By Monique Hassan
What do drugs, exercise, deep breathing, overeating, journaling and chocolate cake all have in common?
These are all examples of coping skills, albeit they are not all healthy coping skills (I do not condone some of those), but none the less they are all utilized by people as coping skills. What are coping skills you may be thinking, I am glad you asked!
A coworker at a behavioral health hospital once told me the difference between us (the staff) and the patients was one critical element, our coping skills.
A coping skill is essentially a method an individual employs to affectively minimize, control and handle stressful situations (or triggers, see more information on those here). You utilize coping skills without even realizing it, but to truly hone in on our coping skills enables us to have strategies to control our behavioral and psychological reactions to events. As my Mother likes to say, “it is not what happens to you that matters, it is how you react to it”.
We have all seen the clique movie scene where the heartbroken person listens to sad, depressing music and eats a pint of ice cream. This my friends is not a healthy coping skill, however, there are much worse that people utilize. Many drug addicts began abusing drugs to numb their pain instead of handling it. A young girl cuts herself in an effort to try and make her chaotic emotions manifest physically and signal to the world “I need help”. A man becomes aggressive at the stranger who accidentally bumped into him and wants to fight him, all because he had a bad day at work. A woman drinks herself into a drunken stupor to cope with the fight she just had with her husband. These are all examples of people using very negative and destructive coping strategies.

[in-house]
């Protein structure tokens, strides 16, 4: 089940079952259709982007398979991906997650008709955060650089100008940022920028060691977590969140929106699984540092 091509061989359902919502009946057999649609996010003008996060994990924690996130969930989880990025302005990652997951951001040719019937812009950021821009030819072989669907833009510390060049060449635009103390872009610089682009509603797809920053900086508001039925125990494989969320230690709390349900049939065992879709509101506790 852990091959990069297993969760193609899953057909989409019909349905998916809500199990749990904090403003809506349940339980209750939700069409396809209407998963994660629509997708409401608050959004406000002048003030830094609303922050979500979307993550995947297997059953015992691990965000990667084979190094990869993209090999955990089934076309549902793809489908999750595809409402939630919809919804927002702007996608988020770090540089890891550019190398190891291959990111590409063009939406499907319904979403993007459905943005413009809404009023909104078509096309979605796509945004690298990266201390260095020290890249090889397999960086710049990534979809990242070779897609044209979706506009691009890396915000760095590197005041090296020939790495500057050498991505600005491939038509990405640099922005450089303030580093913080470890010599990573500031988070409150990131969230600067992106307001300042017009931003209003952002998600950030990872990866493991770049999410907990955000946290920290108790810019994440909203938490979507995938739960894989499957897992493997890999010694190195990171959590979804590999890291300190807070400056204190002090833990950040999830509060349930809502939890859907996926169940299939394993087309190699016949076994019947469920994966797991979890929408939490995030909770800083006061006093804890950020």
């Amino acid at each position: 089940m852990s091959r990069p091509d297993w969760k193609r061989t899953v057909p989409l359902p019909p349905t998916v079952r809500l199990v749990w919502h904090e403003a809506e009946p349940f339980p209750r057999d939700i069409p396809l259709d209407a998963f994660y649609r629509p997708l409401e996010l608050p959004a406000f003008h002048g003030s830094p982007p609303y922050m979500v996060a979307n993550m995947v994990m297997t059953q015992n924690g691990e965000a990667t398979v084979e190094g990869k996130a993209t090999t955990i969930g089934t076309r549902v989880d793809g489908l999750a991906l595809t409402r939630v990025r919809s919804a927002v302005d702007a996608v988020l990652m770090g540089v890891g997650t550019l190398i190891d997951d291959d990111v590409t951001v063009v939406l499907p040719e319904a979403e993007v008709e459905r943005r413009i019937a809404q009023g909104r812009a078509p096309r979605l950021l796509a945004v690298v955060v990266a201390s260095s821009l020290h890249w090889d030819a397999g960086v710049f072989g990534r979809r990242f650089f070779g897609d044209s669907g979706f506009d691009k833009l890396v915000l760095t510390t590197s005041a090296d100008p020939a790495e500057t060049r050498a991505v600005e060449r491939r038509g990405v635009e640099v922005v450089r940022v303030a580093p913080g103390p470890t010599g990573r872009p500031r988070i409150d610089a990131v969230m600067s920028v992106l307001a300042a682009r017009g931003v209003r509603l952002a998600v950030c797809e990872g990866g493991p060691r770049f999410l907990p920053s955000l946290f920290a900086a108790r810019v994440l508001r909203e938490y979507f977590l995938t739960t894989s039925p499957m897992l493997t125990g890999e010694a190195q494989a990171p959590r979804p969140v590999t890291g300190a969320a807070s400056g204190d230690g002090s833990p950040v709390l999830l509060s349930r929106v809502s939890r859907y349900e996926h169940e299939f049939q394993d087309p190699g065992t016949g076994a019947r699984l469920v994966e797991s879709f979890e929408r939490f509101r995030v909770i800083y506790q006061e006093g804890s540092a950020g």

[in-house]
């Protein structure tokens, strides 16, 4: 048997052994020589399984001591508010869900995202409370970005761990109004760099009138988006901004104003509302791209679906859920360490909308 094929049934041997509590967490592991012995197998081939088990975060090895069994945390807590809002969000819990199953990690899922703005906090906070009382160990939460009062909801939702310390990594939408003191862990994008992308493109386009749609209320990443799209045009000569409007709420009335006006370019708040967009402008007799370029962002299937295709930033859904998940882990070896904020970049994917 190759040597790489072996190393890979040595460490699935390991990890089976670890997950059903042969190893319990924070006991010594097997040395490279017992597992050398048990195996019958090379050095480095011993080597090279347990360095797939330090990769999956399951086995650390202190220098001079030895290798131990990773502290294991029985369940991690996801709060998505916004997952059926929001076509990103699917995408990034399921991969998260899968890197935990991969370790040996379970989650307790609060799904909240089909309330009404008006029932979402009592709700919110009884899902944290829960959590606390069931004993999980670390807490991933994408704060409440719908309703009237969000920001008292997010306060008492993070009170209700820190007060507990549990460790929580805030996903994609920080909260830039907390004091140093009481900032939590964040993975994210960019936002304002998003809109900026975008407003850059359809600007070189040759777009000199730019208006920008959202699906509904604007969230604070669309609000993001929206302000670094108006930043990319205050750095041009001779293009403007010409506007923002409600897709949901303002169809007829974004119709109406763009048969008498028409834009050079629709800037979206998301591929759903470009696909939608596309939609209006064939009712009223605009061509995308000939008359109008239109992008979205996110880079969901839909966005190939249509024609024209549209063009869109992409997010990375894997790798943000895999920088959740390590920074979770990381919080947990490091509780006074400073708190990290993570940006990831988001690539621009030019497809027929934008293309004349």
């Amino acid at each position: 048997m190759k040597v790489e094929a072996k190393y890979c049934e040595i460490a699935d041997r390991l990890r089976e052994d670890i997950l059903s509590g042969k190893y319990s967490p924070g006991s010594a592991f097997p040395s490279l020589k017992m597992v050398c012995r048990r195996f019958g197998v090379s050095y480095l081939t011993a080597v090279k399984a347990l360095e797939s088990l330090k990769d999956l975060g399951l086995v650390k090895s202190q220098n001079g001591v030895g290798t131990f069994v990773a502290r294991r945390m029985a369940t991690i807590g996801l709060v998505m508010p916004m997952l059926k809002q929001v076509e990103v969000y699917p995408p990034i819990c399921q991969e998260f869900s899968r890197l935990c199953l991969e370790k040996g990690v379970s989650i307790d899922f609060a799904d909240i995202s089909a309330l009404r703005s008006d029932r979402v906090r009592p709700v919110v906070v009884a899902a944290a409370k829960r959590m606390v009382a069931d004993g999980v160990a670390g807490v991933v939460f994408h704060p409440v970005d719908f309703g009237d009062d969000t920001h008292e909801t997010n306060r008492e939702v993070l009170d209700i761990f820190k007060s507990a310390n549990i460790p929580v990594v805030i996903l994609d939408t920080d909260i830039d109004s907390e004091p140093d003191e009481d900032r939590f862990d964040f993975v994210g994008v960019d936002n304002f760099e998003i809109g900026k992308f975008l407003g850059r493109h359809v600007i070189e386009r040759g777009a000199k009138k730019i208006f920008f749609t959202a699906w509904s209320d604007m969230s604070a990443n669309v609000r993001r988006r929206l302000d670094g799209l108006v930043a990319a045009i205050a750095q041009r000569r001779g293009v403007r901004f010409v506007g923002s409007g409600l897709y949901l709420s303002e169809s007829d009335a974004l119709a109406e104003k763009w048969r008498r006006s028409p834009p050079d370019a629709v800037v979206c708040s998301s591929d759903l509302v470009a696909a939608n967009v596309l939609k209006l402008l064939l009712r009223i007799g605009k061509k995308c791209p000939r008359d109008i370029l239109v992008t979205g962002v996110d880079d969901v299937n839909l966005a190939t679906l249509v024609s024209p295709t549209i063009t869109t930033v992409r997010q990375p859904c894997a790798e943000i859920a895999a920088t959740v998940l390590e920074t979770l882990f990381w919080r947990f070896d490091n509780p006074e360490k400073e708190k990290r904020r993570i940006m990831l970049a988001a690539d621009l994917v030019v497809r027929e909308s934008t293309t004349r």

Maladaptive coping skills are not only dangerous to the individual, they can be dangerous to those around them, add stress to relationships, deepen emotional pain alongside guilt and create worse situations which lead to more negative coping skills.
An affective coping skill for me may not be as beneficial for you. We must identify our unique coping skills that suit our needs. During a stressful situation or trigger, the first step is to recognize and validate your emotions. It is okay to feel sad or angry, what is not okay is to lash out at others or yourself. Remove yourself from the situation if possible, take deep breaths and feel your emotions instead of running from them.
Look at what is upsetting you and try to see the bigger picture. Sure, it is upsetting for your car to be totaled in a car accident, but if you are alive then you have something to be thankful for. It is difficult to deal with a divorce, but this may open the door to a better marriage in the future and saved you from more heartbreak. If an exam comes back with a bad grade, look at the weakest subject areas and determine a better studying plan for next time.
Do you see the pattern here, look for the positives and focus on optimistic thinking. Become a master of positive self-talk and combat those irrational, negative thoughts with positive self-affirmations (hitting on cognitive behavioral therapy here).
After the immediate need to stabilize emotions and essentially self soothe, a variety of coping skills can come into play. This is a list of many positive coping skills, try to find a few in this list that can be beneficial for you or come up with 2 more of your own.
- Read a book
- Walking in a park
- Listening to Quranic Recitation or Biblical quotes
- Working with one’s hands on a DIY project
- Deep breathing and/or meditation
- Looking at pictures of favorite memories
- Drawing flowers
- Go for a drive somewhere scenic
- Hug a friend
- Perform a random act of kindness for someone else
Let me know in the comments below what coping skills work best for you.